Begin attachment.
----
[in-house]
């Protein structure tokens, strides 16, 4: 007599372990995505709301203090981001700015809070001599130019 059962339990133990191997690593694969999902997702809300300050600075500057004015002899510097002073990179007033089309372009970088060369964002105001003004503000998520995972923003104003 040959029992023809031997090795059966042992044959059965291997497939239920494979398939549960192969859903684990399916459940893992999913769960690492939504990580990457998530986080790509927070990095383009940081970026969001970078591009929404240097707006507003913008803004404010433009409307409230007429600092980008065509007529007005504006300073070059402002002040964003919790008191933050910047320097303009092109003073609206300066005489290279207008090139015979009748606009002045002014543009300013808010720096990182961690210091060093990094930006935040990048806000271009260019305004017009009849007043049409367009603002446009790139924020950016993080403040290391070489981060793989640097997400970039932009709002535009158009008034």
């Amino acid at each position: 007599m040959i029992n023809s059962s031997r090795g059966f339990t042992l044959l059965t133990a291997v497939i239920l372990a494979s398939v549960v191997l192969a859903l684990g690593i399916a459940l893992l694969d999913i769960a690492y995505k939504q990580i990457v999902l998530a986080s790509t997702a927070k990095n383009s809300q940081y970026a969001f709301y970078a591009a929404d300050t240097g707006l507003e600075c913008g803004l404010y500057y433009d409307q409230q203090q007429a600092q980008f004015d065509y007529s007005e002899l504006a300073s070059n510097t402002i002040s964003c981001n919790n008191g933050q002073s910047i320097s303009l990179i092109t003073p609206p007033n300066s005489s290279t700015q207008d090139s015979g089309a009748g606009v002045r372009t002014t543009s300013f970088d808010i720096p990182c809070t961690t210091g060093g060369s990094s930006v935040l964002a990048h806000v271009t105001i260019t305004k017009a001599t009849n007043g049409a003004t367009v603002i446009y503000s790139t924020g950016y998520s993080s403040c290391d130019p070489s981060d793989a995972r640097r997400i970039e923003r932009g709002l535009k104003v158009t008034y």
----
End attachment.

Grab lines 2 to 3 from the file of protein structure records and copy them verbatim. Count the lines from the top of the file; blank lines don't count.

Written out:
């Protein structure tokens, strides 16, 4: 007599372990995505709301203090981001700015809070001599130019 059962339990133990191997690593694969999902997702809300300050600075500057004015002899510097002073990179007033089309372009970088060369964002105001003004503000998520995972923003104003 040959029992023809031997090795059966042992044959059965291997497939239920494979398939549960192969859903684990399916459940893992999913769960690492939504990580990457998530986080790509927070990095383009940081970026969001970078591009929404240097707006507003913008803004404010433009409307409230007429600092980008065509007529007005504006300073070059402002002040964003919790008191933050910047320097303009092109003073609206300066005489290279207008090139015979009748606009002045002014543009300013808010720096990182961690210091060093990094930006935040990048806000271009260019305004017009009849007043049409367009603002446009790139924020950016993080403040290391070489981060793989640097997400970039932009709002535009158009008034």
């Amino acid at each position: 007599m040959i029992n023809s059962s031997r090795g059966f339990t042992l044959l059965t133990a291997v497939i239920l372990a494979s398939v549960v191997l192969a859903l684990g690593i399916a459940l893992l694969d999913i769960a690492y995505k939504q990580i990457v999902l998530a986080s790509t997702a927070k990095n383009s809300q940081y970026a969001f709301y970078a591009a929404d300050t240097g707006l507003e600075c913008g803004l404010y500057y433009d409307q409230q203090q007429a600092q980008f004015d065509y007529s007005e002899l504006a300073s070059n510097t402002i002040s964003c981001n919790n008191g933050q002073s910047i320097s303009l990179i092109t003073p609206p007033n300066s005489s290279t700015q207008d090139s015979g089309a009748g606009v002045r372009t002014t543009s300013f970088d808010i720096p990182c809070t961690t210091g060093g060369s990094s930006v935040l964002a990048h806000v271009t105001i260019t305004k017009a001599t009849n007043g049409a003004t367009v603002i446009y503000s790139t924020g950016y998520s993080s403040c290391d130019p070489s981060d793989a995972r640097r997400i970039e923003r932009g709002l535009k104003v158009t008034y």